I tried really hard to adapt and fit in.
The first couple of weeks in France were challenging. The language barrier, the jet-lag, the nasty wasn't all sunshine and prancing in parks. I always seemed to be drawing attention to myself at first, and I wasn't a fan of it. So I watched how people behaved, I paid attention to what they wore, I picked up on the subtle laws of the M├ętro. I tried to blend in and it worked. I stopped getting approached by street vendors and got fewer dirty looks on my way into school. I even got asked for directions once, which was immensely gratifying. When I started blending in, I began to see and appreciate so much more of Parisian life. It took the vacation feeling away and helped me to feel like I belonged--like this was a place where I lived instead of being a visitor.

I picked a good program that had a lot of support resources.
My college was too small to have its own semester abroad programs, which meant I had to find an outside program to do my semester. There are a lot of good ones out there, but I chose Academic Programs International, or API. The price of my semester included weekend trips around France, three full-time support staff at a local office, my housing, tuition, a semi-meal plan, and my public transportation costs. It introduced to me people I'm still friends with today and gave me a safety net in case something went wrong. I think it was really helpful for my parents to know that I wasn't going to be totally on my own in a foreign country. Picking the right program for you is important because it becomes the base of your whole semester. My program also helped introduce us to Paris, like where to avoid and basic etiquette rules.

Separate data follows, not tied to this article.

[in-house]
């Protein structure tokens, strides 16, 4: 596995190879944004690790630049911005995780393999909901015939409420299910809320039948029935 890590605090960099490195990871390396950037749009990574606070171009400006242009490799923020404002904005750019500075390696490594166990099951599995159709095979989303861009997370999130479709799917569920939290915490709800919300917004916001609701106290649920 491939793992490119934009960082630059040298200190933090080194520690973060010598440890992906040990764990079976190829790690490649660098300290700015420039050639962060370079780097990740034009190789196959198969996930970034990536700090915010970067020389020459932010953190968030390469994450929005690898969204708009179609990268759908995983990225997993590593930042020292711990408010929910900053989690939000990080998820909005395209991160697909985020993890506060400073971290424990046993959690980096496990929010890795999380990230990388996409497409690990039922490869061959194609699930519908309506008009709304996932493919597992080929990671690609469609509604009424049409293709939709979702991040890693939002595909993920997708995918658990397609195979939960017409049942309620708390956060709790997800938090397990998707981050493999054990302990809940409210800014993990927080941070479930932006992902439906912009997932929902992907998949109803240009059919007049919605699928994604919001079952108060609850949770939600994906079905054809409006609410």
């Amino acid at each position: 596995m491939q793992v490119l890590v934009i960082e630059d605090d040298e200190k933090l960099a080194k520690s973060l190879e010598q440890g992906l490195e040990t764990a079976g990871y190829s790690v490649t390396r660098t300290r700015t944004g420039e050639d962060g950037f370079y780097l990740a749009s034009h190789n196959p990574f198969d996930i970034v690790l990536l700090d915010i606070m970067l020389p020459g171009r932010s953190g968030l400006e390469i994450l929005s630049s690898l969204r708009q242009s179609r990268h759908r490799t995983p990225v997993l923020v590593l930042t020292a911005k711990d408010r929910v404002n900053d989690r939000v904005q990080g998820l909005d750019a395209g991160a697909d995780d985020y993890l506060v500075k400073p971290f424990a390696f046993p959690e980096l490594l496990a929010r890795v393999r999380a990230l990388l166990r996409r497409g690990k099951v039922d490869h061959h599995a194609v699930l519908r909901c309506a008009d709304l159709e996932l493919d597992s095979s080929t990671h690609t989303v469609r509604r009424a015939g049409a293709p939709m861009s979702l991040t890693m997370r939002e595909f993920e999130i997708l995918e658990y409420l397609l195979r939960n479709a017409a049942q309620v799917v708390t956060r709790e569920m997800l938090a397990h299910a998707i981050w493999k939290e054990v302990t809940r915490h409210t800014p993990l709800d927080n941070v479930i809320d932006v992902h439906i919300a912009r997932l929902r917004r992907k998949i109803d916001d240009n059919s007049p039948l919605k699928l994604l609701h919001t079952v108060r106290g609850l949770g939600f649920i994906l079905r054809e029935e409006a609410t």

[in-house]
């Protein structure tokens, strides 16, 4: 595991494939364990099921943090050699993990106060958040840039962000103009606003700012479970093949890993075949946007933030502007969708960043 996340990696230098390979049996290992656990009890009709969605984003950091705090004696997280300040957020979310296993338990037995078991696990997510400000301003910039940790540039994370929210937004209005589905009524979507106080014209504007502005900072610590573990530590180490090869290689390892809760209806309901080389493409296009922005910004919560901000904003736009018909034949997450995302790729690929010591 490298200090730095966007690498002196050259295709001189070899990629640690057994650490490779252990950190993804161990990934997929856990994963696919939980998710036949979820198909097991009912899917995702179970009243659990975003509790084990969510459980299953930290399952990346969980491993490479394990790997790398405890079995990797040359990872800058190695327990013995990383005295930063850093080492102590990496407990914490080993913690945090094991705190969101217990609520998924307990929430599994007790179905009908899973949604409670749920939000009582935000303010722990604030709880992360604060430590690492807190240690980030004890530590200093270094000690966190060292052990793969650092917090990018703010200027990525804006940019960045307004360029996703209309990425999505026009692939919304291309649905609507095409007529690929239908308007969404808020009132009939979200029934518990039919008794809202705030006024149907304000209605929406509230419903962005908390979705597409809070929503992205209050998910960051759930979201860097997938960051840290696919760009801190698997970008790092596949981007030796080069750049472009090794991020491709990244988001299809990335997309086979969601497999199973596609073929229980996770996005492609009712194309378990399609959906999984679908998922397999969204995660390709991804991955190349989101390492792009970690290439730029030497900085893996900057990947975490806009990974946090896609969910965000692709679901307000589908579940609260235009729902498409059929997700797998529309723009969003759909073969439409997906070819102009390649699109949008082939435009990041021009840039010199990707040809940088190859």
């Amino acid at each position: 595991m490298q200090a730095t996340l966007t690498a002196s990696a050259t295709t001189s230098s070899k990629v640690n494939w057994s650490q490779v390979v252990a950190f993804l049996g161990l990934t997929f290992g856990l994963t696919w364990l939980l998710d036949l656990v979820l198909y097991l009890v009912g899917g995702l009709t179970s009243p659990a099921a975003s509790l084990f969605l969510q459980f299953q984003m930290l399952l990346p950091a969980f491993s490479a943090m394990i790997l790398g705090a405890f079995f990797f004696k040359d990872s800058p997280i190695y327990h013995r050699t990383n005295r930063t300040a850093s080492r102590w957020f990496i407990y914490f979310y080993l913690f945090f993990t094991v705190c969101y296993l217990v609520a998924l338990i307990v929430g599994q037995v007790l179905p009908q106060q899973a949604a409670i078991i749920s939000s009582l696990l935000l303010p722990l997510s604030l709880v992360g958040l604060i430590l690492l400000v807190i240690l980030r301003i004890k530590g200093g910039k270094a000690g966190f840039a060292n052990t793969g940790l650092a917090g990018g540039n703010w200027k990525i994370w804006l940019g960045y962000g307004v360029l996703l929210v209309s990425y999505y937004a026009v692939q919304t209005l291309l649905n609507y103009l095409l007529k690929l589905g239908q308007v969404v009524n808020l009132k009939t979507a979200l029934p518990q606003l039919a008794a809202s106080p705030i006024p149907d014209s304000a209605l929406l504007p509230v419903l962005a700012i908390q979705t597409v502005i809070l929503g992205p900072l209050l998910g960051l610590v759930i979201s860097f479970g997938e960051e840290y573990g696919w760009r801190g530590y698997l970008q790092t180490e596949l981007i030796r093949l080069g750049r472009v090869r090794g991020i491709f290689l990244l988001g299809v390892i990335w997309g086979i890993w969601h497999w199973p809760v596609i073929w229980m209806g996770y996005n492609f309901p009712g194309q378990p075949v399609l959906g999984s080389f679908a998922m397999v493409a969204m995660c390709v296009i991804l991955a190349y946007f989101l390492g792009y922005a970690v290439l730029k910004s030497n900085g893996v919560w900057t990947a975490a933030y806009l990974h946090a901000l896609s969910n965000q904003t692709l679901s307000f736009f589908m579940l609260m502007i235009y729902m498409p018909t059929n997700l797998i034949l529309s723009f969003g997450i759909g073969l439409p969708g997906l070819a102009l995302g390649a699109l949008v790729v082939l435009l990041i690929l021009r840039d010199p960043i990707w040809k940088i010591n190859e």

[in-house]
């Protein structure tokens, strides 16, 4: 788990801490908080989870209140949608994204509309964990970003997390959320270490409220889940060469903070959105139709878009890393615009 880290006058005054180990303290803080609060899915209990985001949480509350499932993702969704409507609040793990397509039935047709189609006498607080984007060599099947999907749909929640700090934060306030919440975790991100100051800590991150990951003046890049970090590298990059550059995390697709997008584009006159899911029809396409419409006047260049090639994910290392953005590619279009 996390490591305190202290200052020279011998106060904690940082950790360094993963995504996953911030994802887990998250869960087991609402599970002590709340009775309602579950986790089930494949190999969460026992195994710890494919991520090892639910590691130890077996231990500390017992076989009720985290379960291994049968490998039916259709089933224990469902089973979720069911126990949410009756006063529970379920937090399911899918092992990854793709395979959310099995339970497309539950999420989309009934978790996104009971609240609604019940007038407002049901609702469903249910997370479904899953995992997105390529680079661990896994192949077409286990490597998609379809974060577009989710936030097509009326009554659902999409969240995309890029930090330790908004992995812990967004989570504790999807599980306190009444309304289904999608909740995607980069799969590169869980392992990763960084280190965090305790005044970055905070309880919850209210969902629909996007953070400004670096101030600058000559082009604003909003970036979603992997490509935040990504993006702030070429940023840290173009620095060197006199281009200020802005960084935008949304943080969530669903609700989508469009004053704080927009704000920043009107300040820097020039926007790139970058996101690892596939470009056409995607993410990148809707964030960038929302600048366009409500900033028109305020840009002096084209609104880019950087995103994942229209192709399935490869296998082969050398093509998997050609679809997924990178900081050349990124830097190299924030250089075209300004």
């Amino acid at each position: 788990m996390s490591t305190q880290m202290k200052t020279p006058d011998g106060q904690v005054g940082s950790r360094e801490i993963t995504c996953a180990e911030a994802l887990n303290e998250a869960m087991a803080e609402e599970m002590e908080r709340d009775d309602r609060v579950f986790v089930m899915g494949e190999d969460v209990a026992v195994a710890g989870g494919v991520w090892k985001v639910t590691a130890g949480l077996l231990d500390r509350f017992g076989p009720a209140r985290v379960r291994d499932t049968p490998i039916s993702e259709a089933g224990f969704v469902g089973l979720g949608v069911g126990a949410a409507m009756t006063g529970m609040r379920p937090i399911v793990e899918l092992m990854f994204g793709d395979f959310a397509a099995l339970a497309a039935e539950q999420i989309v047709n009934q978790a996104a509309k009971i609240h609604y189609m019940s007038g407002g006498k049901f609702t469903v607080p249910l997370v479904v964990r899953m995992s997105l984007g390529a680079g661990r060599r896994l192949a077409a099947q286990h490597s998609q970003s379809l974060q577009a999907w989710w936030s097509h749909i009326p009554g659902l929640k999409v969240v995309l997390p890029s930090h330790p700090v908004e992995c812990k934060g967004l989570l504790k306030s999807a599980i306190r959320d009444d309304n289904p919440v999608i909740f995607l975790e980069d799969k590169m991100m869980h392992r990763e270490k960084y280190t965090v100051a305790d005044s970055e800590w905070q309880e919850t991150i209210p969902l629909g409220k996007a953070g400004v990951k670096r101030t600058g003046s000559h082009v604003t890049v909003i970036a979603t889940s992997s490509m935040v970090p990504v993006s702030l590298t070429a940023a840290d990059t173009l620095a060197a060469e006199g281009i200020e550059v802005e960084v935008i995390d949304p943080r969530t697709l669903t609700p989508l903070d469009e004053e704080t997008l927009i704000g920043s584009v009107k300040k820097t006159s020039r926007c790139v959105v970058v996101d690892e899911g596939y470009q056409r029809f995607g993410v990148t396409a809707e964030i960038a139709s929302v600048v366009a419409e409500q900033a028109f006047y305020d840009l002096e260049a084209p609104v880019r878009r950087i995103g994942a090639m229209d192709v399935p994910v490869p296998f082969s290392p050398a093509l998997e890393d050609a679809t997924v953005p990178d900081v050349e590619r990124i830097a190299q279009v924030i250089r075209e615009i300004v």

picnicking on the Champ de Mars, spring 2010

My time in France inspired me to go abroad for graduate school. It opened me up to new ideas and helped me to see myself and my home country with clearer eyes. I'm so grateful that I had that opportunity. Studying abroad was one of the best things I have ever done for myself.

Anything to add, fellow study abroad alumni? What are your tips for other students? There are definitely things I'd do differently...I think I feel another post in the making. :)


1 comment:

  1. Those a really excellent things! I did two study abroad sessions and I chose them by the programs only. One was a month long intensive on design and italy. The other one was 6 months at Australian National Uni. I had no previous knowledge of either place. I also love the concept of staying in the place you are studying abroad and not just constantly traveling. It's nice to just be where you are and soak up that place.


Thanks for taking the time to comment! It's well and truly appreciated. :)